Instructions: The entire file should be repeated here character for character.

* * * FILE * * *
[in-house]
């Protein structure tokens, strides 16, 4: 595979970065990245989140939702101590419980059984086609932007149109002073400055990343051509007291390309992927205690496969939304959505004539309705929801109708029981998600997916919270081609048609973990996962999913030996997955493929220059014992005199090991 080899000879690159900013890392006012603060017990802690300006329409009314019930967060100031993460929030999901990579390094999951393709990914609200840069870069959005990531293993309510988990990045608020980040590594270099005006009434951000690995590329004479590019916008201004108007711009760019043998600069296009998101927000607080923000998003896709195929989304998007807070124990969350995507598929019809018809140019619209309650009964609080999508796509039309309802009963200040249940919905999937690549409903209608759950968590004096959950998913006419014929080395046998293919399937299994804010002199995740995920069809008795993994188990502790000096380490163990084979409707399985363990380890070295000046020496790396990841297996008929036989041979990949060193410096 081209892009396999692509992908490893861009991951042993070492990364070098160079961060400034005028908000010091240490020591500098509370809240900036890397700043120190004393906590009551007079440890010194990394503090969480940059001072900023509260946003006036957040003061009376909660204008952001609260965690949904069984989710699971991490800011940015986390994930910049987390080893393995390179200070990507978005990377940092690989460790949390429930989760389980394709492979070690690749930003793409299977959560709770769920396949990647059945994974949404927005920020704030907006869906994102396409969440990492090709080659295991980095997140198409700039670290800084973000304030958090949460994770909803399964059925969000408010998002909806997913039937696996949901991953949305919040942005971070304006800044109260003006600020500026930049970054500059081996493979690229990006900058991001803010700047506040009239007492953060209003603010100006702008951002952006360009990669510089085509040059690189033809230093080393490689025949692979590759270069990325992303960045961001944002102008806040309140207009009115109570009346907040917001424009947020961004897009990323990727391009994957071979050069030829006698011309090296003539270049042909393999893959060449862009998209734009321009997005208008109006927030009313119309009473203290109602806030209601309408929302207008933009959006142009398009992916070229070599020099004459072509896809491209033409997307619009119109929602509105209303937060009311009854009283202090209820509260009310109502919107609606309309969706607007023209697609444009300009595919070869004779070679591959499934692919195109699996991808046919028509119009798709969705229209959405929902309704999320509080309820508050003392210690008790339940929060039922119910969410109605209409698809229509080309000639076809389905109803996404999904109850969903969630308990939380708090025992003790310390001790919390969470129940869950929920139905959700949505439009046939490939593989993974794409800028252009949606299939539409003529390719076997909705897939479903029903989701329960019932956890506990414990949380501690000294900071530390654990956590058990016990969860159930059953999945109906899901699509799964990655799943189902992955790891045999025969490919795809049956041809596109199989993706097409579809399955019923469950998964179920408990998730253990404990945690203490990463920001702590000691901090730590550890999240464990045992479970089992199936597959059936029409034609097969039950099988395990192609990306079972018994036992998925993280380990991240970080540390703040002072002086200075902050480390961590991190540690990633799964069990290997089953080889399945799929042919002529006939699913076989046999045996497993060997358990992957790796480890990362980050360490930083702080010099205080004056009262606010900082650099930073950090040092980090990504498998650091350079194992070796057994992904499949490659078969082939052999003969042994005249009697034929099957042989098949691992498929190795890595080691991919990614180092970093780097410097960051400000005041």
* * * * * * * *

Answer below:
[in-house]
């Protein structure tokens, strides 16, 4: 595979970065990245989140939702101590419980059984086609932007149109002073400055990343051509007291390309992927205690496969939304959505004539309705929801109708029981998600997916919270081609048609973990996962999913030996997955493929220059014992005199090991 080899000879690159900013890392006012603060017990802690300006329409009314019930967060100031993460929030999901990579390094999951393709990914609200840069870069959005990531293993309510988990990045608020980040590594270099005006009434951000690995590329004479590019916008201004108007711009760019043998600069296009998101927000607080923000998003896709195929989304998007807070124990969350995507598929019809018809140019619209309650009964609080999508796509039309309802009963200040249940919905999937690549409903209608759950968590004096959950998913006419014929080395046998293919399937299994804010002199995740995920069809008795993994188990502790000096380490163990084979409707399985363990380890070295000046020496790396990841297996008929036989041979990949060193410096 081209892009396999692509992908490893861009991951042993070492990364070098160079961060400034005028908000010091240490020591500098509370809240900036890397700043120190004393906590009551007079440890010194990394503090969480940059001072900023509260946003006036957040003061009376909660204008952001609260965690949904069984989710699971991490800011940015986390994930910049987390080893393995390179200070990507978005990377940092690989460790949390429930989760389980394709492979070690690749930003793409299977959560709770769920396949990647059945994974949404927005920020704030907006869906994102396409969440990492090709080659295991980095997140198409700039670290800084973000304030958090949460994770909803399964059925969000408010998002909806997913039937696996949901991953949305919040942005971070304006800044109260003006600020500026930049970054500059081996493979690229990006900058991001803010700047506040009239007492953060209003603010100006702008951002952006360009990669510089085509040059690189033809230093080393490689025949692979590759270069990325992303960045961001944002102008806040309140207009009115109570009346907040917001424009947020961004897009990323990727391009994957071979050069030829006698011309090296003539270049042909393999893959060449862009998209734009321009997005208008109006927030009313119309009473203290109602806030209601309408929302207008933009959006142009398009992916070229070599020099004459072509896809491209033409997307619009119109929602509105209303937060009311009854009283202090209820509260009310109502919107609606309309969706607007023209697609444009300009595919070869004779070679591959499934692919195109699996991808046919028509119009798709969705229209959405929902309704999320509080309820508050003392210690008790339940929060039922119910969410109605209409698809229509080309000639076809389905109803996404999904109850969903969630308990939380708090025992003790310390001790919390969470129940869950929920139905959700949505439009046939490939593989993974794409800028252009949606299939539409003529390719076997909705897939479903029903989701329960019932956890506990414990949380501690000294900071530390654990956590058990016990969860159930059953999945109906899901699509799964990655799943189902992955790891045999025969490919795809049956041809596109199989993706097409579809399955019923469950998964179920408990998730253990404990945690203490990463920001702590000691901090730590550890999240464990045992479970089992199936597959059936029409034609097969039950099988395990192609990306079972018994036992998925993280380990991240970080540390703040002072002086200075902050480390961590991190540690990633799964069990290997089953080889399945799929042919002529006939699913076989046999045996497993060997358990992957790796480890990362980050360490930083702080010099205080004056009262606010900082650099930073950090040092980090990504498998650091350079194992070796057994992904499949490659078969082939052999003969042994005249009697034929099957042989098949691992498929190795890595080691991919990614180092970093780097410097960051400000005041």